In Solutran, Inc. v. Elavon, Inc. and U.S. Bancorp, Magistrate Judge Thorson recently granted the defendants’ motion to compel the production of three slides in a PowerPoint presentation that plaintiff claimed were protected by attorney-client privilege or the work product doctrine. Plaintiff initially produced the entire presentation, which included a section discussing patent litigation. The slides in that section were drafted by plaintiff’s attorneys and included the law firm’s logo. When the presentation was used in a deposition, plaintiff immediately clawed it back and subsequently produced a new version with the three slides at issue redacted.
The Court first determined, after an in camera review, that the three redacted slides provided merely “a basic synthesis of the law and next steps describing basic patent litigation strategy.” The slides did not “include or apply any specific facts” or “disclose what would appear to be any confidential information.” The slides also did not “include attorney advice directed to a particular factual scenario or legal problem.” The fact that the slides were marked “confidential” and included the word “litigation” and plaintiff’s lawyers’ logo did not shield the slides under the attorney-client privilege or work product doctrine. The Court emphasized that “the work product doctrine does not automatically apply because the subject of a document relates to a subject matter that might conceivably be litigated or because the materials were prepared by lawyers or represent legal thinking.”
The Court further found that even if the slides could be considered privileged, the plaintiff waived any protection from discovery by circulating the slides to its shareholders, advisors and marketing coordinator. Because plaintiff did not carry its burden to show that the people who received the slides were “within the need to know group necessary to maintain privilege or protection,” the Court found that the asserted protections had been waived. Under the circumstances, however, the Court found that fairness dictated that the waiver be limited in scope to the three slides at issue.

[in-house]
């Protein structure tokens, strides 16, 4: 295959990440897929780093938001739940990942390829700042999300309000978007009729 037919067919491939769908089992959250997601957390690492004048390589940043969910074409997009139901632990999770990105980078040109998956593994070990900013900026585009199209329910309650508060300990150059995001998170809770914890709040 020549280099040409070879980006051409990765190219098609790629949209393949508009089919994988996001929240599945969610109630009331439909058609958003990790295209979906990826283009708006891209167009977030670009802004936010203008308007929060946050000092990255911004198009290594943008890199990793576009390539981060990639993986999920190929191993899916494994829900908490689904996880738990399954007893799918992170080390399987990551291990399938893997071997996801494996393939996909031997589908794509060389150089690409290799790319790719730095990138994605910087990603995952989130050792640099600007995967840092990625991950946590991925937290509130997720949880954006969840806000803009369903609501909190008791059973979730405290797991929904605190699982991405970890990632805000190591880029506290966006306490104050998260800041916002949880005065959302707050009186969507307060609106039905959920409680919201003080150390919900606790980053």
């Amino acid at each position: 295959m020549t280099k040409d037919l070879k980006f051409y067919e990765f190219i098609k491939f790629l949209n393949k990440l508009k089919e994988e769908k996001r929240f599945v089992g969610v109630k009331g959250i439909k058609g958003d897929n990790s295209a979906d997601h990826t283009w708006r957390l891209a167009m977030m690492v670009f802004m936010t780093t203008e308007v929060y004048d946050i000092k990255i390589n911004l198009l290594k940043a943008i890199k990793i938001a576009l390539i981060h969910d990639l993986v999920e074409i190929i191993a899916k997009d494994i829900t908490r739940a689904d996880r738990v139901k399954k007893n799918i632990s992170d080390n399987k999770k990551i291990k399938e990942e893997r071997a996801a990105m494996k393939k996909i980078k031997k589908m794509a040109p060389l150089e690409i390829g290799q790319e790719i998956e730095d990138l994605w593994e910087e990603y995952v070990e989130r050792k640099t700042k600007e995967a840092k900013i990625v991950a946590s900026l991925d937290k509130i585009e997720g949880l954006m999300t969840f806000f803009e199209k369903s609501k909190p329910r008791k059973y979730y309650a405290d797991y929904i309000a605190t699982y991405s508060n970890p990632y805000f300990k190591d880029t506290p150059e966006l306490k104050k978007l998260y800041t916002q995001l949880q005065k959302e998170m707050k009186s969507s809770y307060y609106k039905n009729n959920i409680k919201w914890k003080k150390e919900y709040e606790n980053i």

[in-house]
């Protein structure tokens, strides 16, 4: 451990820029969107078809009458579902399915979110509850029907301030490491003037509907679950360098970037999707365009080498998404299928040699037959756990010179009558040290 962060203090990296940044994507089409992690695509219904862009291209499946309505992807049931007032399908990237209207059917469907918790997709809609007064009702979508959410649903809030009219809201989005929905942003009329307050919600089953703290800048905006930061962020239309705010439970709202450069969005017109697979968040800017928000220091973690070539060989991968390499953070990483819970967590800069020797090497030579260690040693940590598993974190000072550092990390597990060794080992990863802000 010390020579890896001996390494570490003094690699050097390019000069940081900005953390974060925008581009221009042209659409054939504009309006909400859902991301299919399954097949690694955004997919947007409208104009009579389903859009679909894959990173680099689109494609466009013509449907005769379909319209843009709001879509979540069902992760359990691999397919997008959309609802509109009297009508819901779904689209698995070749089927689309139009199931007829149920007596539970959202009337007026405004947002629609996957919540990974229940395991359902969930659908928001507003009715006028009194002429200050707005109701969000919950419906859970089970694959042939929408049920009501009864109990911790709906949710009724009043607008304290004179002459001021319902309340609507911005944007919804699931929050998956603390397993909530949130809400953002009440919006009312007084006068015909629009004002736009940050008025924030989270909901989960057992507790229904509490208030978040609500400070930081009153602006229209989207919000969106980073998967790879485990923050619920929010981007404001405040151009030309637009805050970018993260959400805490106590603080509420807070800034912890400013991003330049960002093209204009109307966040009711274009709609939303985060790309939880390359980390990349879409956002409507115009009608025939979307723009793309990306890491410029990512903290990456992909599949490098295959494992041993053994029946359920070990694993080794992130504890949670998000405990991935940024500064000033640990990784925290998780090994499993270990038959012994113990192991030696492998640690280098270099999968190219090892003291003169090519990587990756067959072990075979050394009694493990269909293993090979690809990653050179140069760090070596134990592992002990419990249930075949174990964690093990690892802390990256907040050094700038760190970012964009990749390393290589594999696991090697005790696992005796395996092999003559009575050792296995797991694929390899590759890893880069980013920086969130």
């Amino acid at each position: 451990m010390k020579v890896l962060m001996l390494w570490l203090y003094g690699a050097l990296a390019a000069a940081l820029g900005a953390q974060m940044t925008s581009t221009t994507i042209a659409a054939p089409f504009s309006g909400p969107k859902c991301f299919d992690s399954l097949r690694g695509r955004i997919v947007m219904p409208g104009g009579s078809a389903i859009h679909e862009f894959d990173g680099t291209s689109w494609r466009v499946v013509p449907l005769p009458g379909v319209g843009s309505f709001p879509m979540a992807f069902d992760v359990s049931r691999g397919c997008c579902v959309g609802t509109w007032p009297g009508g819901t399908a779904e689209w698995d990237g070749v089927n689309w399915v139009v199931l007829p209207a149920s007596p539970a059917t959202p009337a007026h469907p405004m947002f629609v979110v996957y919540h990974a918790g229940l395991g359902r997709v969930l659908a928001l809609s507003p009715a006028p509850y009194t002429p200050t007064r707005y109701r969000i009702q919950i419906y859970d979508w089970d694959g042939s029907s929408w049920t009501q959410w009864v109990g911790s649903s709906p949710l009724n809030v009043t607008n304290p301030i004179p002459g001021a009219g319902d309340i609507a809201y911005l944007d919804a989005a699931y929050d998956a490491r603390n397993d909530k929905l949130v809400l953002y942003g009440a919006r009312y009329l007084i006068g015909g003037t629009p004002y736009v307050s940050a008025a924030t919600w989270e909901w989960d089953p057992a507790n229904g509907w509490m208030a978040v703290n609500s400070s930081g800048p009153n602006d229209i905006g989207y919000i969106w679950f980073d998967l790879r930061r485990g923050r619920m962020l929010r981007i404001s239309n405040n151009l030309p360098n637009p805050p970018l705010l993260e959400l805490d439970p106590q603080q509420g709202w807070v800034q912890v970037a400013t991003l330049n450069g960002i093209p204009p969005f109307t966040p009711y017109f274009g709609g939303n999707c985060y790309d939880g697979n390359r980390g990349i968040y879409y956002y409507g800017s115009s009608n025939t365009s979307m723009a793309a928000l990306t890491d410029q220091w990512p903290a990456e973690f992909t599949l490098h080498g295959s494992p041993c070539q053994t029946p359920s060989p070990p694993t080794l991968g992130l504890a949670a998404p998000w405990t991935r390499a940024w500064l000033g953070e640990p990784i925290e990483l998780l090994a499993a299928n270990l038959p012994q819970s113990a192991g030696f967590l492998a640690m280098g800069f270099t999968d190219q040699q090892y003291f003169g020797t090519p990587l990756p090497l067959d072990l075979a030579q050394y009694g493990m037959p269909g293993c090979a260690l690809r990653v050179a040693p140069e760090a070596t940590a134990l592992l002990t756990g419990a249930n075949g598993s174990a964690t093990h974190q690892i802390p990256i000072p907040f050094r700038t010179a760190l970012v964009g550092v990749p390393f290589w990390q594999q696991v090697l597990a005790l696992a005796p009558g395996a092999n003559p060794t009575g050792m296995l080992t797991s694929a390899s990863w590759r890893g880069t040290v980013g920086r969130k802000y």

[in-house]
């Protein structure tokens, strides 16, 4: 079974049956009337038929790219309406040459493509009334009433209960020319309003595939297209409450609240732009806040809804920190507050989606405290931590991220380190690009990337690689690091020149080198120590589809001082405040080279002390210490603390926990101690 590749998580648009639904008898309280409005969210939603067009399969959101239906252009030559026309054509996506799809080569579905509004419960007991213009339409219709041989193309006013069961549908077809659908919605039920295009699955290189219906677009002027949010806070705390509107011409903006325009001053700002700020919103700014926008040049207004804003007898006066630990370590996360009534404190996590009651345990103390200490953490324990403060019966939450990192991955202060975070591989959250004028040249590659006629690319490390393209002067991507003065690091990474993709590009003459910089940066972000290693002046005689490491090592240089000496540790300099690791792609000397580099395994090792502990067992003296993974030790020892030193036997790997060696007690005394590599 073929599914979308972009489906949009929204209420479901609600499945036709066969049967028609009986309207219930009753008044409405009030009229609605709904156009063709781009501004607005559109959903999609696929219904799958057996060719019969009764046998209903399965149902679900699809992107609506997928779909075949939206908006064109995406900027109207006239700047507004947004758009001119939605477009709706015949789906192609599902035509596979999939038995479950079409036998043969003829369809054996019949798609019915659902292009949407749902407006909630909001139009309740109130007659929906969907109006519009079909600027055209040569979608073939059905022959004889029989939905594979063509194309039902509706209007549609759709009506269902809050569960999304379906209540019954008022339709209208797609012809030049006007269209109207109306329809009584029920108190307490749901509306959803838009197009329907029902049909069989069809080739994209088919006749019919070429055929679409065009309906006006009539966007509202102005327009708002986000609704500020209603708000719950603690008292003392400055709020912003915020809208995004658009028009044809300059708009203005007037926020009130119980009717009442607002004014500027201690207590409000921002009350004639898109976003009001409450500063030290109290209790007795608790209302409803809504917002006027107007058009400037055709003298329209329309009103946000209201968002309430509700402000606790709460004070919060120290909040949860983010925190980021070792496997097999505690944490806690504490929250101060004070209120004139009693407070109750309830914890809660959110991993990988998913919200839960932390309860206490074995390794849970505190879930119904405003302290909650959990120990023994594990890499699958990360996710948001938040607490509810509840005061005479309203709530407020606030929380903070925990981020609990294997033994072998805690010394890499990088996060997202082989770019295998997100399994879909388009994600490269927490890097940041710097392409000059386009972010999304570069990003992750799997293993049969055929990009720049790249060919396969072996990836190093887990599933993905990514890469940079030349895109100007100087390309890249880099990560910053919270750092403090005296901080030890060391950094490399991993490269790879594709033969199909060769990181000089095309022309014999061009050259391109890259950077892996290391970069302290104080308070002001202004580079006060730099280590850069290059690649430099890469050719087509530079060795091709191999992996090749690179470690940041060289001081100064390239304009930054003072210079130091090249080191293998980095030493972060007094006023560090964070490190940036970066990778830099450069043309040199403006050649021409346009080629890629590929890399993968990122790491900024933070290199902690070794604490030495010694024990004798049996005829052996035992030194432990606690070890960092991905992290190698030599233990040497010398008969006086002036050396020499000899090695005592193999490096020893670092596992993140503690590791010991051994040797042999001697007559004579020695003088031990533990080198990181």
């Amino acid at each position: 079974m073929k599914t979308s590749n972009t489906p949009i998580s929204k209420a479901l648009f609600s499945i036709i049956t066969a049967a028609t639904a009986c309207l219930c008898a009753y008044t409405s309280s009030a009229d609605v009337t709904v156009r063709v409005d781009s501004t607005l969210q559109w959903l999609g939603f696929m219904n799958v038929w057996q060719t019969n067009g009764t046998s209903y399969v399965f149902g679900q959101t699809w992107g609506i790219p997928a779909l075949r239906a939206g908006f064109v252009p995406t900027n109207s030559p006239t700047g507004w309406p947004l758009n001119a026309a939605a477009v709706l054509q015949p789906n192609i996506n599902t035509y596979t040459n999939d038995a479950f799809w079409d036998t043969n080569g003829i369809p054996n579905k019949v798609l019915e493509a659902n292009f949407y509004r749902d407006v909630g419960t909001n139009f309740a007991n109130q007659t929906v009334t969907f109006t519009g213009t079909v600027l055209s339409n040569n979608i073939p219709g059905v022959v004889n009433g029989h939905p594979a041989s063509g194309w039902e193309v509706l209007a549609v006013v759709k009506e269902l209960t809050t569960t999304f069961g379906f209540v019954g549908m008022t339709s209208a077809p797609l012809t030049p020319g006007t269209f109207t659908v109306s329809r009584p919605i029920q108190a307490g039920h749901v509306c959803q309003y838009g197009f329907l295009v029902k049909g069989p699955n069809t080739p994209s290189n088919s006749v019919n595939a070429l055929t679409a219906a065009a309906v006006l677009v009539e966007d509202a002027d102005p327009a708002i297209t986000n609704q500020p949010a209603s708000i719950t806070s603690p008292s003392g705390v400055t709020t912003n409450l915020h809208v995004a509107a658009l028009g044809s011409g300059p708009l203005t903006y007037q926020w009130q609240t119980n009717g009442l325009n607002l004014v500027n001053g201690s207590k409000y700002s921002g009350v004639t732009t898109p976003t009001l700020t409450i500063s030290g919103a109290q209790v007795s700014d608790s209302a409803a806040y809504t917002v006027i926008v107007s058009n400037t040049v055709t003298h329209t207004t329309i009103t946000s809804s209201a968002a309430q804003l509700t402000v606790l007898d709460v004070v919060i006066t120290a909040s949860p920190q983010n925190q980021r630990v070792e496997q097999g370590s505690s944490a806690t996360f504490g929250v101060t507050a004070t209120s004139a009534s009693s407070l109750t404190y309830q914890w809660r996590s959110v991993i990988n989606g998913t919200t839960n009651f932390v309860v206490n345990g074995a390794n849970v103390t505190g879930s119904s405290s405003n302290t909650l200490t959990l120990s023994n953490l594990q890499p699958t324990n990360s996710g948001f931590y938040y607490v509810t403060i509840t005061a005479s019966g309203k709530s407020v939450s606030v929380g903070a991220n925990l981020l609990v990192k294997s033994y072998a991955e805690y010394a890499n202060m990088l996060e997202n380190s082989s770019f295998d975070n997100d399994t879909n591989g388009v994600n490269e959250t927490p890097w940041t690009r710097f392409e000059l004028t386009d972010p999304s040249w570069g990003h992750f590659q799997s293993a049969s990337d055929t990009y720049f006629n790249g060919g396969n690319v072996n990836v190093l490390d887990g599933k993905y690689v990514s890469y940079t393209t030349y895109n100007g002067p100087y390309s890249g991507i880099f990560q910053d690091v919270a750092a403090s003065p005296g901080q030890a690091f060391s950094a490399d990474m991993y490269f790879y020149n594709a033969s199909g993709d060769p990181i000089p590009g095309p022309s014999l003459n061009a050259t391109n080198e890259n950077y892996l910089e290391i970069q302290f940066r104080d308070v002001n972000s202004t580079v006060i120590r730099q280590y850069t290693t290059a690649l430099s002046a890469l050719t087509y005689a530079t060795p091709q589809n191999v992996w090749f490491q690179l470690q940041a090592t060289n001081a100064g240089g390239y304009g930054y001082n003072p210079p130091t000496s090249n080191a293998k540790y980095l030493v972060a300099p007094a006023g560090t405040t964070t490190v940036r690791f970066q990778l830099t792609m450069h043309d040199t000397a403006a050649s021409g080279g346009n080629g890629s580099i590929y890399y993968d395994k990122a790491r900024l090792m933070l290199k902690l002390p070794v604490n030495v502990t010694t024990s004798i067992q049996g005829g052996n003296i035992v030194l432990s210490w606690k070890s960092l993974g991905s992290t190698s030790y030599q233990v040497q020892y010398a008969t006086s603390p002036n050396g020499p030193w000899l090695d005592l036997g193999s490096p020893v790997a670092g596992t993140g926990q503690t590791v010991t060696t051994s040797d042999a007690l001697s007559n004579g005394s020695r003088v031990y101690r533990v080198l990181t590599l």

Magistrate Judge Thorson also noted with criticism that the privilege log entries for the three slides did not satisfy the Court’s Order regarding privilege logs or the Federal Rules of Civil Procedure because “no one looking at the privilege logs would understand how many documents were withheld or be able to assess the claim for why they were withheld.” The log did not identify plaintiff’s attorneys as the authors of the slides or provide the complete list of individuals who sent or received the slides. The log also did not identify the attendees at the meetings in which the slides were presented or what role those individuals played in litigation decisions. The Court, however, did not find that plaintiff waived privilege due to its failure to satisfy the privilege log requirements. Instead, the Court’s decision was based on its in camera review of the three slides and the facts surrounding the distribution of the information in the slides.
To avoid a similar waiver, parties should ensure that attorney advice is shared only with those individuals that need to know the information for purposes of seeking legal advice. Disclosing attorney advice in materials or communications that are broadly distributed is an easy way to waive discovery protections that may otherwise cover attorney-client communications and attorney work product. Parties should also ensure that their privilege logs provide sufficient information from which the basis for attorney-client privilege or work product protection can easily be determined.